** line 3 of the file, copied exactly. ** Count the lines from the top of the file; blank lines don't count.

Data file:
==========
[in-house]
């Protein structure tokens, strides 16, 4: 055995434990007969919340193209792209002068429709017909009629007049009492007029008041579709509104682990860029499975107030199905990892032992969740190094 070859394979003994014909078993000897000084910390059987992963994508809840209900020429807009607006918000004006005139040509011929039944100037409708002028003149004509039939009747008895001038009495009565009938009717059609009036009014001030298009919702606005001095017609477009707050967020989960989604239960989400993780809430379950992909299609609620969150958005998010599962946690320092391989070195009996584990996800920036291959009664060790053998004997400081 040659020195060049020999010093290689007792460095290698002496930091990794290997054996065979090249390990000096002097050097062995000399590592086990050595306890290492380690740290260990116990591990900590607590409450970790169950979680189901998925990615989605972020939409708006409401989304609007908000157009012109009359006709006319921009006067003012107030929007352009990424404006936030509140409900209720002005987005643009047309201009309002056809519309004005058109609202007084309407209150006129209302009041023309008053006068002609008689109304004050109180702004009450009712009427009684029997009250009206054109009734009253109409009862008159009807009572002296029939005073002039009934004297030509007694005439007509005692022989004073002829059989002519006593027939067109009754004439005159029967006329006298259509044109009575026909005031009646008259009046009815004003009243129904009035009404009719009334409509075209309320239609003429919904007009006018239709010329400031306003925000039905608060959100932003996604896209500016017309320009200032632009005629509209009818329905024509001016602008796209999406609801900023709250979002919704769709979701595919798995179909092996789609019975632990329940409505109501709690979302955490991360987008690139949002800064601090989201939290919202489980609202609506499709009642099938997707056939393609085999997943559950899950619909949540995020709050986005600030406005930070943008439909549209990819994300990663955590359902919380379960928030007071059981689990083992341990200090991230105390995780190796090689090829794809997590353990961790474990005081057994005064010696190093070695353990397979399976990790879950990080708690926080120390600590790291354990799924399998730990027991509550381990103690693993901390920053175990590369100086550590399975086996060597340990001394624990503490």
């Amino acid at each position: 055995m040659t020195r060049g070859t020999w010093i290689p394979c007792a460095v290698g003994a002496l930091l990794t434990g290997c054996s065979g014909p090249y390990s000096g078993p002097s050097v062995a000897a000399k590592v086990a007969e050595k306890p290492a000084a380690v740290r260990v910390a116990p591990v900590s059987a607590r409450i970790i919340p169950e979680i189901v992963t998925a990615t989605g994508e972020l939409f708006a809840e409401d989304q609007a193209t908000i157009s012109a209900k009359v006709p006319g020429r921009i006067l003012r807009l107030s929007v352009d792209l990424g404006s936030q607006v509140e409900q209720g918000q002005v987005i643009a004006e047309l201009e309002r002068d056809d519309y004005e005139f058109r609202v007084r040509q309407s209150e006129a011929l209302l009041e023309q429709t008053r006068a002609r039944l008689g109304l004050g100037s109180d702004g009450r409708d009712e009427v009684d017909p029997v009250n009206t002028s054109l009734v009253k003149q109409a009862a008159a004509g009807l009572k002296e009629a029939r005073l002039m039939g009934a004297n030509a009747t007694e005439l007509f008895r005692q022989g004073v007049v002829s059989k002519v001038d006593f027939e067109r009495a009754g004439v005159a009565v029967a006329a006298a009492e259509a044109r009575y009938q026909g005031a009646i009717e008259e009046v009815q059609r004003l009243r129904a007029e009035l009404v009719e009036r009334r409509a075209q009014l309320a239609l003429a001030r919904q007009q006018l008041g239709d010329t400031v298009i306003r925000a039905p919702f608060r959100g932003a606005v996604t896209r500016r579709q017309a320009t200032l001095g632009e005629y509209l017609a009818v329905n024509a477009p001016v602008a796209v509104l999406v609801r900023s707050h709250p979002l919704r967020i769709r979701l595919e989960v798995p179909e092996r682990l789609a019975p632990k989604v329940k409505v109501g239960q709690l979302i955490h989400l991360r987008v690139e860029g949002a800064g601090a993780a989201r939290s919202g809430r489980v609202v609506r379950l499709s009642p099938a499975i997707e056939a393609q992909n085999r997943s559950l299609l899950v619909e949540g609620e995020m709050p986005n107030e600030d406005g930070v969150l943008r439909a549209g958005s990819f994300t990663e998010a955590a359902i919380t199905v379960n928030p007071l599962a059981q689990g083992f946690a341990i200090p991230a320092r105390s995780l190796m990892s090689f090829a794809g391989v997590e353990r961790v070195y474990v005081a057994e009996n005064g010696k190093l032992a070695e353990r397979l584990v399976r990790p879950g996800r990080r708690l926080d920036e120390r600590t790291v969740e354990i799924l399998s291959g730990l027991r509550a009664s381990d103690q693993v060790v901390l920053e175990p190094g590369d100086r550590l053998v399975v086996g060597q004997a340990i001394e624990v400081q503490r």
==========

């Amino acid at each position: 055995m040659t020195r060049g070859t020999w010093i290689p394979c007792a460095v290698g003994a002496l930091l990794t434990g290997c054996s065979g014909p090249y390990s000096g078993p002097s050097v062995a000897a000399k590592v086990a007969e050595k306890p290492a000084a380690v740290r260990v910390a116990p591990v900590s059987a607590r409450i970790i919340p169950e979680i189901v992963t998925a990615t989605g994508e972020l939409f708006a809840e409401d989304q609007a193209t908000i157009s012109a209900k009359v006709p006319g020429r921009i006067l003012r807009l107030s929007v352009d792209l990424g404006s936030q607006v509140e409900q209720g918000q002005v987005i643009a004006e047309l201009e309002r002068d056809d519309y004005e005139f058109r609202v007084r040509q309407s209150e006129a011929l209302l009041e023309q429709t008053r006068a002609r039944l008689g109304l004050g100037s109180d702004g009450r409708d009712e009427v009684d017909p029997v009250n009206t002028s054109l009734v009253k003149q109409a009862a008159a004509g009807l009572k002296e009629a029939r005073l002039m039939g009934a004297n030509a009747t007694e005439l007509f008895r005692q022989g004073v007049v002829s059989k002519v001038d006593f027939e067109r009495a009754g004439v005159a009565v029967a006329a006298a009492e259509a044109r009575y009938q026909g005031a009646i009717e008259e009046v009815q059609r004003l009243r129904a007029e009035l009404v009719e009036r009334r409509a075209q009014l309320a239609l003429a001030r919904q007009q006018l008041g239709d010329t400031v298009i306003r925000a039905p919702f608060r959100g932003a606005v996604t896209r500016r579709q017309a320009t200032l001095g632009e005629y509209l017609a009818v329905n024509a477009p001016v602008a796209v509104l999406v609801r900023s707050h709250p979002l919704r967020i769709r979701l595919e989960v798995p179909e092996r682990l789609a019975p632990k989604v329940k409505v109501g239960q709690l979302i955490h989400l991360r987008v690139e860029g949002a800064g601090a993780a989201r939290s919202g809430r489980v609202v609506r379950l499709s009642p099938a499975i997707e056939a393609q992909n085999r997943s559950l299609l899950v619909e949540g609620e995020m709050p986005n107030e600030d406005g930070v969150l943008r439909a549209g958005s990819f994300t990663e998010a955590a359902i919380t199905v379960n928030p007071l599962a059981q689990g083992f946690a341990i200090p991230a320092r105390s995780l190796m990892s090689f090829a794809g391989v997590e353990r961790v070195y474990v005081a057994e009996n005064g010696k190093l032992a070695e353990r397979l584990v399976r990790p879950g996800r990080r708690l926080d920036e120390r600590t790291v969740e354990i799924l399998s291959g730990l027991r509550a009664s381990d103690q693993v060790v901390l920053e175990p190094g590369d100086r550590l053998v399975v086996g060597q004997a340990i001394e624990v400081q503490r």